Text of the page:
Dr. Peabody’s forthcoming 3-volume study on Col. James Tod lauded for bringing alive a chapter of Mewar and Rajasthan’s glorious history for 21st century audiences, writes Raju Mansukhani.
It seems only appropriate that a historian breathing-living-and-researching, for over two long years, a subject as complex as the life and times of Col. James Tod in the early 19th century, should be the recipient of an international award named after the doughty Colonel himself!
Dr. Norbert Peabody, presently a Fellow of the Royal Asiatic Society of Great Britain and Ireland, has been working since 2016-17 on the reissue of Col. James Tod’s two-volume magnum opus Annals and Antiquities of Rajasthan first published in 1829.
On March 1st, 2020, he was bestowed with the Col. James Tod international award instituted by the Udaipur-based Maharana of Mewar Charitable Foundation (MMCF). The Col. James Tod award was instituted in 1996-97 as part of MMCF’s scheme of awards to honour men and women who play a pivotal role on the world stage in contributing to Mewar and India.
At a glittering function held at Manek Chowk, the palace grounds with the imposing City Palace facade as its backdrop, Mr Lakshyaraj Singh Mewar, Trustee of MMCF, presented the prestigious award to Dr. Peabody in the august presence of the chief guest Dr.K Kasturirangan, a veteran astrophysicist of India and Shriji Arvind Singh Mewar, Chairman and Managing Trustee of MMCF.
It was the 38th Awards function for the Foundation and Dr. Peabody joined a galaxy of global academics and thought-leaders who have been previous recipients of the Col. James Tod award. These include Dr. Paul Craddock of British Museum, London; Dr. Andrew Topsfield of Ashmolean Museum, Oxford; Prof Jack Hawley of Columbia University; and Prof Sir Angus Deaton of Princeton University in recent times.
British actor-director Lord Richard Attenborough, French author Dominique Lapierre, British novelist and essayist Sir V. S. Naipaul have been past awardees whose acceptance of this award “has added a distinct measure of honour to the Maharana Mewar Foundation Awards,” as Mr Lakshyaraj Singh Mewar said.
“It is a great honour to receive this award,” said Dr Peabody in an interview, conducted leisurely after lunch at the elegantly-appointed Satkar banquet hall of Taj Fateh Prakash Palace in Udaipur. “Partly because I look at colleagues, previous winners of this award, these are people I have admired and are very accomplished people, like the Rudolphs who were such great sociologists and historians of Rajasthan. To be placed with them is a big thing. Recently, the awardee was Prof Jack Hawley at Columbia University; he is an older mentor of mine. I have admired him and correspond with him regularly now as I work on the Tod volumes,” he said, adding, “To be recognised by the Mewar Family is another big honour.”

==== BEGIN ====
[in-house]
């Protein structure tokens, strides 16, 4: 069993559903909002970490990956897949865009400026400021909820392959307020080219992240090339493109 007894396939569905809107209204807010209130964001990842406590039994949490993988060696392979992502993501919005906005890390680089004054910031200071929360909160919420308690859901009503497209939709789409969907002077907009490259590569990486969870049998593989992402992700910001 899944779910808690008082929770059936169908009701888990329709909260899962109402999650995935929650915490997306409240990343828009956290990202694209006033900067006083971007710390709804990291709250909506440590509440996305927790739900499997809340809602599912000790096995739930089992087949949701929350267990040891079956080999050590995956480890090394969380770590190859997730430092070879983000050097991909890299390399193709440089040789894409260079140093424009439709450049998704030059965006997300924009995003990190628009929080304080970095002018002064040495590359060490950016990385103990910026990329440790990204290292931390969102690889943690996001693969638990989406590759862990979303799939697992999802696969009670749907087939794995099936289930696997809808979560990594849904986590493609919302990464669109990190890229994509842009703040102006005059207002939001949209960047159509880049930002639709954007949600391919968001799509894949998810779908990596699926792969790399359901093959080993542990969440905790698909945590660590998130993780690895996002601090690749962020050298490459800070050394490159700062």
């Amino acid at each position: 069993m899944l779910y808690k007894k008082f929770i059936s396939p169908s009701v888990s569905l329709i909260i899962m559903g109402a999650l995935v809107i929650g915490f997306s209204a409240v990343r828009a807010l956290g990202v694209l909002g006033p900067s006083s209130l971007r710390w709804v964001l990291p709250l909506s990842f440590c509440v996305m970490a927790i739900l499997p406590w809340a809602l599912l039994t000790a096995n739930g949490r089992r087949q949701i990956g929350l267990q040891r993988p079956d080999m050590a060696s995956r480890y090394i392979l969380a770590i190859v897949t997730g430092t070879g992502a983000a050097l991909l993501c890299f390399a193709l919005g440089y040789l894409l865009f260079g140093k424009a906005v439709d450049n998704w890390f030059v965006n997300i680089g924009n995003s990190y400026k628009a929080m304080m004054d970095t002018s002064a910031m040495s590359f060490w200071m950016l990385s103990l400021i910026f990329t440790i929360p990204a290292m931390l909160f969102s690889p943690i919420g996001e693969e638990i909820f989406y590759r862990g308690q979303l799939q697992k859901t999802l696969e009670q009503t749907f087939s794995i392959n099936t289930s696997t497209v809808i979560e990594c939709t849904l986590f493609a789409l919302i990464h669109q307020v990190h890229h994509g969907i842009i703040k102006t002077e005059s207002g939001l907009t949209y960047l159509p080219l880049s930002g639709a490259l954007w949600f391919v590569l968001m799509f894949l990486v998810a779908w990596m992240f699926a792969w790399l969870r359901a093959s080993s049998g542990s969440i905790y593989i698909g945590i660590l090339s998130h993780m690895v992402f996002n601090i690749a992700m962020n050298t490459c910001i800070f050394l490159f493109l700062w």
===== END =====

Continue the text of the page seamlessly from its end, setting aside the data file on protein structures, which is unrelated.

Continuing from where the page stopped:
Dr. Peabody, as he explained, is working on the re-issue of James Tod’s Annals and Antiquities of Rajasthan as part of a collaborative exercise between the Royal Asiatic Society of Great Britain and Ireland and Yale University Press. “The two-volume first edition was published in 1829 and it had several original paintings, maps, charts and appendices which the later editions did not publish, probably because of the cost of publishing,” he said.
The re-issue, slated for January 2022, will mark the bicentenary celebrations of the Royal Asiatic Society (RAS) where Col. James Tod was the first librarian. Tod bequeathed his collection of manuscripts, artworks, diaries and papers to the RAS.
“The forthcoming publication,” Dr Peabody said, “is really in two parts and will comprise three volumes: Volume 1 and 2 will be the magnum opus Annals and Antiquities of Rajasthan and it will restore the text to its original state, as Tod had written it in the first edition. His original illustrations, the charts of different rulers of Rajasthan’s Princely Houses – a lot of material in subsequent editions was eliminated as it was too costly to print. Over one hundred engravings, beautiful ones based on water-colours that was done by Tod’s assistant when he was here. Those are being reproduced as well.”
“A third companion volume,” he said, “is where I really come in. It consists of series of introductory essays about placing Tod in his times. And one essay which will talk about Tod in contemporary times: It will be called the ‘Afterlives of James Tod’. It will look at the significance that Tod has had in the contemporary political and social life in India.”
Undoubtedly, the three-volume edition will bring the focus back again on historians like James Tod and the Orientalists. As RAS celebrates its bicentenary in 2023, these volumes will be published in advance and “will be the academic centrepiece of their celebrations,” said Dr Peabody.
For us, in India, we look forward to the book launches in 2022 and lectures-talks on the life and times of James Tod, which influenced more than one generation of historians, writers and academics from all walks of life, two hundred years after Tod left Mewar and Rajasthan for the shores of Great Britain.
Photo credits ©Media Office, MMCF, Udaipur.